This Irish riff on beer cheese soup is so delicious, it’s hard to stop eating it once you start. Now that you’ve made your own wonderful beef stock from the New England boiled dinner–and, no doubt, have leftover corned beef–you simply can’t pass this recipe up!


1 small onion, diced
1 stalk celery, diced
3 tablespoons butter
1/4 cup all-purpose flour
1 quart beef stock (skim the fat)
1 cup Guinness
1 cup corned beef, shredded/chopped
1 cup sauerkraut,  drained
1 cup milk
1 can evaporated milk (12 oz.)
1 cup light cream
7 oz. Swiss cheese, shredded
1 tablespoon Dijon mustard (I’m still groovin’ on that coarse ground, but choose your fave)
1 tablespoon Cholula (or hot sauce of your choice)
Slices of lightly toasted rye bread, cut in half, for garnish

In a large stockpot, cook onion and celery in butter till tender.  Stir in flour to form a roux.

Stir in broth and bring to a boil. Reduce heat to low and simmer for 5 minutes.

Stir in corned beef, milk, evaporated milk and cream, Guinness, mustard and Cholula along with 1 cup of shredded cheese.

Continue to cook and stir on low until slightly thickened.

Add sauerkraut and almost all the rest of the cheese, reserving some Swiss to top your toast.

Ladle soup into ovenproof bowls. Top each bowl with a slice of lightly toasted rye, cut in two so you can fit both pieces atop the bowl. Sprinkle additional shredded Swiss on top. Broil until cheese melts. Prepare to fall for this soup big time!

And now, as Irish Week continues in Katty’s Kitchen, I’m sharing a silly Irish drinking song to start your day with a smile’! MEOW! >>^..^<<

P.S. I almost forgot! You’ve still got about a cup of Guinness left. Did you save it to make Irish Car Bomb Cake?

With St. Patrick’s Day just around the corner, what better time to make a New England boiled dinner? It’s something to warm up the house that’s easy and delicious. And something that’s a springboard to other meals as the week rolls on. But let’s make our first dinner first!


3 pounds corned beef brisket (Hummel Bros. is local and great for those in CT)
3 bay leaves
6-7 whole black peppercorns
1 can Guinness
4 cups water
4-5 small-medium Yukon Golds, unpeeled and halved or quartered
6 regular carrots, peeled, halved and cut into 3 pieces
1 onion, cut into 8 pieces

MUSTARD CREAM (for your potatoes)

½ cup sour cream (you can get away with low-fat)
2 teaspoons coarse grain Dijon (I’m loving Grey Poupon’s Harvest Coarse Ground)

In the largest stockpot you have,  place the brisket, then pour the Guinness, add the four cups of water, bay leaves and peppercorns. I used my Dutch oven this time.

Bring to a boil, then reduce heat to simmer and set your timer for two hours.

At the 2-hour mark, add the vegetables. Bring the pot back up to a boil, then back down to simmer for about 20 minutes. You’ll know the vegetables are done with a mere poke of a fork.

The mustard cream is fab on the potatoes. Just smash the potatoes with a fork on your dinner plate and top with mustard cream. I like a little of the plain coarse ground mustard over my corned beef, too.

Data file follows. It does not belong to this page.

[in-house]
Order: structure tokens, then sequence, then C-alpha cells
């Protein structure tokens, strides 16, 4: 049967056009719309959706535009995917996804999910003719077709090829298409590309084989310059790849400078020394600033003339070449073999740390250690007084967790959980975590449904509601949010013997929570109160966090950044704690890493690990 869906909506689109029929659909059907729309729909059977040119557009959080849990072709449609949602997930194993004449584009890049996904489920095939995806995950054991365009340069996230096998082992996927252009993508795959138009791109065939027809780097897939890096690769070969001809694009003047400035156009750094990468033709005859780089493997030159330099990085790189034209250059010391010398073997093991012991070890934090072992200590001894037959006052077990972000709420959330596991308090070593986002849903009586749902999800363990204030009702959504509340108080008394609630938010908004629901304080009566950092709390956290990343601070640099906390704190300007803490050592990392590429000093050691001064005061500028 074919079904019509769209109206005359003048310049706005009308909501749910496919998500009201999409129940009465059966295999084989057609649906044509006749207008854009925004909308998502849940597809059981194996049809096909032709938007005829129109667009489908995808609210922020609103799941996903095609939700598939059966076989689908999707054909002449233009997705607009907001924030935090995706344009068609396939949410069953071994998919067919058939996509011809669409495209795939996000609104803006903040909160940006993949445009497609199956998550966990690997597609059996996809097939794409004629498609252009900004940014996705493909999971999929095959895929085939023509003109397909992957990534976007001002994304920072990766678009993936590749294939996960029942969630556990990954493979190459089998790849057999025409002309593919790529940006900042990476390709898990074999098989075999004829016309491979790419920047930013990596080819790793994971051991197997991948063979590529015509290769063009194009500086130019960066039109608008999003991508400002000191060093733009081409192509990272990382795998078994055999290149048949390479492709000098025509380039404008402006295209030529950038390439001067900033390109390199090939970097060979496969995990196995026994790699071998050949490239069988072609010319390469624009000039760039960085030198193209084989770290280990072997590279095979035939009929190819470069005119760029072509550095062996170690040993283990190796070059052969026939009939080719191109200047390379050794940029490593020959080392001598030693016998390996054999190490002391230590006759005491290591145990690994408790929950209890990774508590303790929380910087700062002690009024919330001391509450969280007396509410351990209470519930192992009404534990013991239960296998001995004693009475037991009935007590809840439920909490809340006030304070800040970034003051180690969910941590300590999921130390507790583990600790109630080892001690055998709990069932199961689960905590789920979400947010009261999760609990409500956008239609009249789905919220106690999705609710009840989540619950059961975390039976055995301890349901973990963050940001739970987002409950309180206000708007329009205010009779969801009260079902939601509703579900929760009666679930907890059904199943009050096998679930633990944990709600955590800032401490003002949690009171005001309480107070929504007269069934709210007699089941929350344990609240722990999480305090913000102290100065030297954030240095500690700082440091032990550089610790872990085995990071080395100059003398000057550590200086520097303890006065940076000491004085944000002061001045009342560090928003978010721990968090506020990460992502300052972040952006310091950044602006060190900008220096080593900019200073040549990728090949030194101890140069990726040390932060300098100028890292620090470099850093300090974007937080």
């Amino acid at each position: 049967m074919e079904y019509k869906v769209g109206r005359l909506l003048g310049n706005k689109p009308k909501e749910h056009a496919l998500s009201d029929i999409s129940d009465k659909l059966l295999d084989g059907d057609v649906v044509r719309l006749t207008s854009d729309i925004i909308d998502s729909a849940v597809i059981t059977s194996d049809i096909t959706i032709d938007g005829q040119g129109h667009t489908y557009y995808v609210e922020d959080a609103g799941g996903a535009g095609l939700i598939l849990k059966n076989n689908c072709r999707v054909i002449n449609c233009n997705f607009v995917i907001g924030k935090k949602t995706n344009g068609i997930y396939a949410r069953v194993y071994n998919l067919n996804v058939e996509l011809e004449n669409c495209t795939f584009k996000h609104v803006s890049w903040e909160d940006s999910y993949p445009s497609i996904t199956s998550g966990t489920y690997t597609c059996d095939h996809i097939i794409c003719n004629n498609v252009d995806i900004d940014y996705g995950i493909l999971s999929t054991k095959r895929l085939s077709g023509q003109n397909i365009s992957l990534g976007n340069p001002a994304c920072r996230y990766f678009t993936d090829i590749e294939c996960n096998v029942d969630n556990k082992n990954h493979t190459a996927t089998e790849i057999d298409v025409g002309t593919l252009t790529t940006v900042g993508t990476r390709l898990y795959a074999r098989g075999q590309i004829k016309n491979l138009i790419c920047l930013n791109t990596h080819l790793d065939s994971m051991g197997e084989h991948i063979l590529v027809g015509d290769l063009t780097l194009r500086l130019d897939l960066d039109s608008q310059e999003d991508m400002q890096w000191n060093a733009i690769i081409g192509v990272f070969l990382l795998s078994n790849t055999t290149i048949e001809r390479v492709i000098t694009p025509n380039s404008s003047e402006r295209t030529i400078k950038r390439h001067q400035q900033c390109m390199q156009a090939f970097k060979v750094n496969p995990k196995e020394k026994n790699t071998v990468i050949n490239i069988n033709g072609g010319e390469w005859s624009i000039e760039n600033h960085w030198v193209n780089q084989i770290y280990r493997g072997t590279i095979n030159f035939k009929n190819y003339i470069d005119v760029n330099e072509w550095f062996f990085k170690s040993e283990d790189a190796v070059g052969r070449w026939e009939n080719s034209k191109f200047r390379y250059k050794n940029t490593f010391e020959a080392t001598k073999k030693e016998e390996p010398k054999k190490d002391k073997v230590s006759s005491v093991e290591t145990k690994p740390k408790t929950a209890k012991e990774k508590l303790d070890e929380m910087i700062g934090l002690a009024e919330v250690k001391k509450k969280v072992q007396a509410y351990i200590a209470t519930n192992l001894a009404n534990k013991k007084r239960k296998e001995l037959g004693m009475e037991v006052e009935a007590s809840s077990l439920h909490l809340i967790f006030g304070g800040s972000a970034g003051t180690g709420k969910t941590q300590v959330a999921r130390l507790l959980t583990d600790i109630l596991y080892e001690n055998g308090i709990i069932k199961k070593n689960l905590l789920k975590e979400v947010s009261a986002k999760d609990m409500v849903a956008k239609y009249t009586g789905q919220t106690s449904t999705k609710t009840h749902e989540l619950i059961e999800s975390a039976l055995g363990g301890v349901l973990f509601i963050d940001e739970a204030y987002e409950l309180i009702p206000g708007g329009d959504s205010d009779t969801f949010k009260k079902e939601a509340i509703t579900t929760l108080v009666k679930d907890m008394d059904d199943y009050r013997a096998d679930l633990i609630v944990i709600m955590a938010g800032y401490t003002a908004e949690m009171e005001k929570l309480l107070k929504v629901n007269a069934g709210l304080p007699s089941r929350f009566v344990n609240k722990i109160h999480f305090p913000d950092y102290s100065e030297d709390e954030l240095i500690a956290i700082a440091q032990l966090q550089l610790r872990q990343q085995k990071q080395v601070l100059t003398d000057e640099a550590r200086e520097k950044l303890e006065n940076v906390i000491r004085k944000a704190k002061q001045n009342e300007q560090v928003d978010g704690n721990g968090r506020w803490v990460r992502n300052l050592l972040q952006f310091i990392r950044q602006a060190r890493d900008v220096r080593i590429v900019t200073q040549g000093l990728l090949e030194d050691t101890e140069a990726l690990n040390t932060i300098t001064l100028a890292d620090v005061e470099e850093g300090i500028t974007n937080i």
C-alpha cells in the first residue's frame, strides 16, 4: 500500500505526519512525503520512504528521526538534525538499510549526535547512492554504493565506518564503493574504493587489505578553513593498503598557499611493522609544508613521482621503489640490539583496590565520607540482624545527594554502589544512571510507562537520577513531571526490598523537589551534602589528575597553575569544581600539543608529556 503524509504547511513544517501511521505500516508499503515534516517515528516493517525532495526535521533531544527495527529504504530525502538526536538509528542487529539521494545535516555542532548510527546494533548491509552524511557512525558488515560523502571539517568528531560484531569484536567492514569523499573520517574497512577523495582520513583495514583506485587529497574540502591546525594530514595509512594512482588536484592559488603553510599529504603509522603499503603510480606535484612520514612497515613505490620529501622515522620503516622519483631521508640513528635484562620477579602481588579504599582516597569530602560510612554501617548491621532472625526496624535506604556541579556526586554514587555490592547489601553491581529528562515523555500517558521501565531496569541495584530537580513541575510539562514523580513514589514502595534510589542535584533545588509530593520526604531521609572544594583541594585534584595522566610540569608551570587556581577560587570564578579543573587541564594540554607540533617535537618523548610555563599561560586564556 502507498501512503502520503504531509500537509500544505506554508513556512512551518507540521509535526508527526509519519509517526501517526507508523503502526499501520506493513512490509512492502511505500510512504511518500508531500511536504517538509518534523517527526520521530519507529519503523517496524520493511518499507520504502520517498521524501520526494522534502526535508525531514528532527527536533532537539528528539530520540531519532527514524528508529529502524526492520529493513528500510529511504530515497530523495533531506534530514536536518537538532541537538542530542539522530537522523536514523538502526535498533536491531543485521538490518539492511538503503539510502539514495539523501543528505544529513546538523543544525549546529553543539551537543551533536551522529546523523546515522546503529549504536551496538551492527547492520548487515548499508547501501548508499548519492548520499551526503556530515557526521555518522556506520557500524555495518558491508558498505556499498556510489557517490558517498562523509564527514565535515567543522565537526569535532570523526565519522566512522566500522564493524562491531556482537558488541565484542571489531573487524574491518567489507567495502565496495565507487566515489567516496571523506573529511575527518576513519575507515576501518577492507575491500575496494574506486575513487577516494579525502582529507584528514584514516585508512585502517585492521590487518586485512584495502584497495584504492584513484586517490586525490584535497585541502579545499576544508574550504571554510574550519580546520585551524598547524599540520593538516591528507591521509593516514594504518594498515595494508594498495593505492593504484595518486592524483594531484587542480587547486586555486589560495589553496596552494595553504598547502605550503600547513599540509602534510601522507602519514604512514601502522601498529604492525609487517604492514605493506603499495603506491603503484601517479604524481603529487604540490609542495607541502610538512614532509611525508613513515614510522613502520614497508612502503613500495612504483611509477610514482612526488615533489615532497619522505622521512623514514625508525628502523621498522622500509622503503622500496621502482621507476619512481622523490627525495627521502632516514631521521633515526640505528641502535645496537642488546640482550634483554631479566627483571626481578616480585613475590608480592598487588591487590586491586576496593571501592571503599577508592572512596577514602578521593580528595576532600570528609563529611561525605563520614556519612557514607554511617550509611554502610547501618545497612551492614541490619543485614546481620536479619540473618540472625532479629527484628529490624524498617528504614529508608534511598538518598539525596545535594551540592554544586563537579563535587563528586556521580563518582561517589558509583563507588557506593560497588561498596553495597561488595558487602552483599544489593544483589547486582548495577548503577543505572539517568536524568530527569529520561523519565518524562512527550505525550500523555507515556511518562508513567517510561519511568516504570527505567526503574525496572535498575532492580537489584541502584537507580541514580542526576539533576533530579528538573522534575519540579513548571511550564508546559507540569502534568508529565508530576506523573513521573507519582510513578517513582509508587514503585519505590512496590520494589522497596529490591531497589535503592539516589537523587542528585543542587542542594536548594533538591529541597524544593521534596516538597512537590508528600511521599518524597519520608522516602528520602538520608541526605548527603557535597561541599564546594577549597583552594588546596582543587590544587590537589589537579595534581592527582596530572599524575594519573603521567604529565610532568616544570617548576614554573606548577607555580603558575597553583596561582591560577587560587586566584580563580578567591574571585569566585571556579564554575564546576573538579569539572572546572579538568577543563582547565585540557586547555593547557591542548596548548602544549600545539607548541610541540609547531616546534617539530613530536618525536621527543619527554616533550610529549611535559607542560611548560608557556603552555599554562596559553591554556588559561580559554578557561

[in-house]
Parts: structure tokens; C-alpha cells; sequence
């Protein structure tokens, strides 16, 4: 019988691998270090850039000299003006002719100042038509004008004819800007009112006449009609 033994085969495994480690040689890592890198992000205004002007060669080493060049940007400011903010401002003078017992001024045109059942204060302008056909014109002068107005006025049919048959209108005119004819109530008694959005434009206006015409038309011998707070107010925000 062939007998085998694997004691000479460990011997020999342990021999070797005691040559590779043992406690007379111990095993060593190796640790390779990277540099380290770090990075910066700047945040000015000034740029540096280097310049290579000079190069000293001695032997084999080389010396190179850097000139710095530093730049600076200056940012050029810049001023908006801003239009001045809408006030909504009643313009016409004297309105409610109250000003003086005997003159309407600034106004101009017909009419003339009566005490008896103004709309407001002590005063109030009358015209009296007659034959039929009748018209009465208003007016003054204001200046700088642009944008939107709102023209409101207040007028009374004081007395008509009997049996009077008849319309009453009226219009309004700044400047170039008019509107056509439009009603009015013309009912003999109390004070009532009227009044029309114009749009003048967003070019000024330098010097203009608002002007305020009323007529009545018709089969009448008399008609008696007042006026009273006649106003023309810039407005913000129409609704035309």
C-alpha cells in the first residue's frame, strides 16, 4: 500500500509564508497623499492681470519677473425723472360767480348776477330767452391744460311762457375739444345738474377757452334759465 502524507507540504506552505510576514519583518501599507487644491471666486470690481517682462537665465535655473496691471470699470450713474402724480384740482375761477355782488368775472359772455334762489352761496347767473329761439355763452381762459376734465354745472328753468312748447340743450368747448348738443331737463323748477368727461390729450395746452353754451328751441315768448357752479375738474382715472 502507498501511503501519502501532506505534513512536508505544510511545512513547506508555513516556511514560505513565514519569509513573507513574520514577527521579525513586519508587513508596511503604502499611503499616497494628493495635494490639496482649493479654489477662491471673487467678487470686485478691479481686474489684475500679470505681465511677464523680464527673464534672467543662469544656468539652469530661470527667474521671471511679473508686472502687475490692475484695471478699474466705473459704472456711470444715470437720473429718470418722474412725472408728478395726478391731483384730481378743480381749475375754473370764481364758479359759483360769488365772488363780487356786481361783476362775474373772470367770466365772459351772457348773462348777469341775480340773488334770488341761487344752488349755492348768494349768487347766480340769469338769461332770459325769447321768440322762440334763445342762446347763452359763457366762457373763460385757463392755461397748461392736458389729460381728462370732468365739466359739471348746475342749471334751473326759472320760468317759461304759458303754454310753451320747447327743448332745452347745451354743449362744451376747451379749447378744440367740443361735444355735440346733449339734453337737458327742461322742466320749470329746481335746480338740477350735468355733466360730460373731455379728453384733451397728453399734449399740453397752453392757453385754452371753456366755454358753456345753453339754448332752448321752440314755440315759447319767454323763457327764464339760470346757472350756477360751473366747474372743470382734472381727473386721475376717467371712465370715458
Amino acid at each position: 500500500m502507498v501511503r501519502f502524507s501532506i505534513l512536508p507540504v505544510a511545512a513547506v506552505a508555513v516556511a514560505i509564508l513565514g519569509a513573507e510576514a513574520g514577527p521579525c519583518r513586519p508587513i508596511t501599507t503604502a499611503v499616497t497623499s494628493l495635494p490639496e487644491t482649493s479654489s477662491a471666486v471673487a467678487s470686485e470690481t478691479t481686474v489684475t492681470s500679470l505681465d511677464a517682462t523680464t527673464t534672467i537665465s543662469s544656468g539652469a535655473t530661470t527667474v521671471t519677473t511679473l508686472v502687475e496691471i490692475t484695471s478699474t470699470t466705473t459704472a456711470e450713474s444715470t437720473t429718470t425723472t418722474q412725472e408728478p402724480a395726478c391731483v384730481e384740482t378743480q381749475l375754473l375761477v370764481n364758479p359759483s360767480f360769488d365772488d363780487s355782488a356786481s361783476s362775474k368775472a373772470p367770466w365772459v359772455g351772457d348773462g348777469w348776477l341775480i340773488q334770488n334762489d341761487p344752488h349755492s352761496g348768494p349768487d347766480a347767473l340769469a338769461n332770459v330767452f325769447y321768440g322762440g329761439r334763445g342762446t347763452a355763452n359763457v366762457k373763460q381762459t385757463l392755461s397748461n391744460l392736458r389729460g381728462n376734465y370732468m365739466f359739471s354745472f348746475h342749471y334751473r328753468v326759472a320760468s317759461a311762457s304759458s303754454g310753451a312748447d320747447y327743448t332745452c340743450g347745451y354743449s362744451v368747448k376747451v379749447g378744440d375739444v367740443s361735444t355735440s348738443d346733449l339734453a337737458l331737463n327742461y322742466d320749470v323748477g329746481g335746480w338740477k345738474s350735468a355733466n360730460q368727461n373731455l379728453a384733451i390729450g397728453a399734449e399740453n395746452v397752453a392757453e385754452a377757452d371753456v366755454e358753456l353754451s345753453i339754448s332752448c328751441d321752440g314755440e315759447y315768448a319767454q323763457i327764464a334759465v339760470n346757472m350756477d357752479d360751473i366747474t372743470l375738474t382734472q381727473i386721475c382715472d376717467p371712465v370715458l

Last, but certainly not least, you just made some killer beef stock. It will yield a little over a quart. Strain it through a fine-mesh sieve and stick it in the fridge. I’ll be back to tell you about the next meal you can make from here.

Remember to save at least one cup of corned beef for the next part of the program. And make sure you have more Guinness available, OK? Slainte! Here’s a tune from Leahy to get your toes a’ tappin’ this week as we celebrate St. Pat’s!

Breakfast is served!

With St. Pat’s just around the corner and Guinness in the house, my thoughts turn to Irish Car Bomb Cake. Rather than follow other recipes I’ve seen, I took Hershey’s Deep, Dark and made a car bomb out of it. It’s fantastic. Dare I say: It’s da bomb. 🙂 Ready for these easy modifications?

1. Substitute the cup of boiling water for Guinness.
2. Replace 2 cups of white sugar with 1 cup white sugar, 1 cup light brown sugar
3. 1 tablespoon vanilla instead of two teaspoons
 The changes in steps two and three are negligible, so you can easily follow the original recipe with just the Guinness substitution to keep it simple. It makes a truly “deep, dark,” moist, delicious cake. Once I even forgot to put the eggs in–and though the cake was flatter than usual, it still tasted good. How’s that for foolproof?

What really makes an Irish Car Bomb out of this cake is the frosting, so let’s do it!


1 stick butter, room-temperature
2 cups confectioners’ sugar
1 tablespoon sour cream
1 tablespoon Bailey’s Irish Cream
2 teaspoons Jameson’s Irish Whiskey
dash salt

Beat butter at medium speed for a few minutes. Turn mixer to low to add sour cream, Bailey’s and Jameson’s. Gradually add confectioners’ sugar and salt and increase mixer speed to get the frosting nice and fluffy.

I’d like to thank Bill Cosby for telling me it’s OK to eat chocolate cake for breakfast:

It may not be breakfast of champions, but it certainly is a tasty treat…and leaves my (partially) Irish eyes a-smilin’!

The great American chocolate cake, Irish-style, with milk!